Simple future tense (will)
- Exercises with answers
- PDF worksheets with keys
- Grammar rules with examples
English grammar books PDF
PDF book 1: English tenses exercises
PDF book 2: English grammar exercises
PDF book 3: English grammar rules
Read more about English grammar books PDF on e-grammar.org.
Future simple exercises
Future simple worksheets PDF
Future simple (will)
Grammar rules with examples.
Affirmative: I will read (I'll read), He will come (He'll come)
Negative: I will not read (I won't read), He will not come (He won't come)
Questions: Will you read?
Negative questions: Will you not come? (Won't you come?)
In the future tense we can also use shall in the first person singular and plural (I, we). But it is quite formal in modern English and not very common.
I shall do it for you. We shall come soon.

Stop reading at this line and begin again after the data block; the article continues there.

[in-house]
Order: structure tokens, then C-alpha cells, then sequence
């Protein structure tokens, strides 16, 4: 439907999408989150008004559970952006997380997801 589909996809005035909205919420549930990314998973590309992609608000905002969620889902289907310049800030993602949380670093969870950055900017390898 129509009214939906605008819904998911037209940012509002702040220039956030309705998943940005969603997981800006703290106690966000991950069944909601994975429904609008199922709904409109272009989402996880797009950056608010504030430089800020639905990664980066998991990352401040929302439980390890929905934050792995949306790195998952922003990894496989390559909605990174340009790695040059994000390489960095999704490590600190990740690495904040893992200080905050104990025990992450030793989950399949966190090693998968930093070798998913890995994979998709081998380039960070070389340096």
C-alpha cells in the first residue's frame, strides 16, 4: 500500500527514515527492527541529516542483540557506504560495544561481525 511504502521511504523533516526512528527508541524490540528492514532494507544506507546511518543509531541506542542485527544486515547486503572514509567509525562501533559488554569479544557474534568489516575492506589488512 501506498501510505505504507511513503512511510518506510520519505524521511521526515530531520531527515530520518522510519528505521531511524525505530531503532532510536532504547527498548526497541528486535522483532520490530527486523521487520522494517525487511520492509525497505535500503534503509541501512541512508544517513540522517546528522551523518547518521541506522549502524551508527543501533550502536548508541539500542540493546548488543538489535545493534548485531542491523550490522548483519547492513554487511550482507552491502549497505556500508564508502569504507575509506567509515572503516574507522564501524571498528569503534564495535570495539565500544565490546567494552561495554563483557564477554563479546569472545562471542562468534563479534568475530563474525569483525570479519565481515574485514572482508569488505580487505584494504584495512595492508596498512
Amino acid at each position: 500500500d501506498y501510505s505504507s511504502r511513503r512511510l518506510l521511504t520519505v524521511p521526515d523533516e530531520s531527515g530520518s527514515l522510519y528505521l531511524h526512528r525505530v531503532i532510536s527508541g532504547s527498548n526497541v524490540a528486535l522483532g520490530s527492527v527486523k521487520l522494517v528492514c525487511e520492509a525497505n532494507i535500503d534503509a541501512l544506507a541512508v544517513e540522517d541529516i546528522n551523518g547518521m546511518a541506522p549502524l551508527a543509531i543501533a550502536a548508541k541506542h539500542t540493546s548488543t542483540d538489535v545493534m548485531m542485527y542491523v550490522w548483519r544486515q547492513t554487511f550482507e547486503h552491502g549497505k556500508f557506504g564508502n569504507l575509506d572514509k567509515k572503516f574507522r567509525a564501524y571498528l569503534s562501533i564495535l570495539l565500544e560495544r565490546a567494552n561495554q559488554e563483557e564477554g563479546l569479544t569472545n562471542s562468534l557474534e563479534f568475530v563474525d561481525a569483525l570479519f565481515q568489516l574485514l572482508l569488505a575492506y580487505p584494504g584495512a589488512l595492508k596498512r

The future simple tense is used:
1. For general intentions (to talk about things someone will probably do).
He will change his job.
We'll travel abroad.
I will not need it.
They won't change the telephone number.
Will you take the exam?
But: We are going to travel abroad.
Going to is used to talk about definite plans that we made beforehand.
2. For predictions or opinions (we suppose that something will or will not happen).
It will snow in winter.
The horse will not win.
It is typically used with verbs or adverbs such as think, be sure, hope, believe, suppose, perhaps, possibly, probably, surely.
They'll probably study at university.
I don't think she'll accept it.
3. For a decision or an offer made at the moment of speaking.
Can I walk you home? - No, thank you. I'll take a taxi.
Please, tell Peter about it. - O.K. I'll call him.
But: I am going to call Peter. Do you want me to say hello to him? (Going to shows our decision made before the moment of speaking.)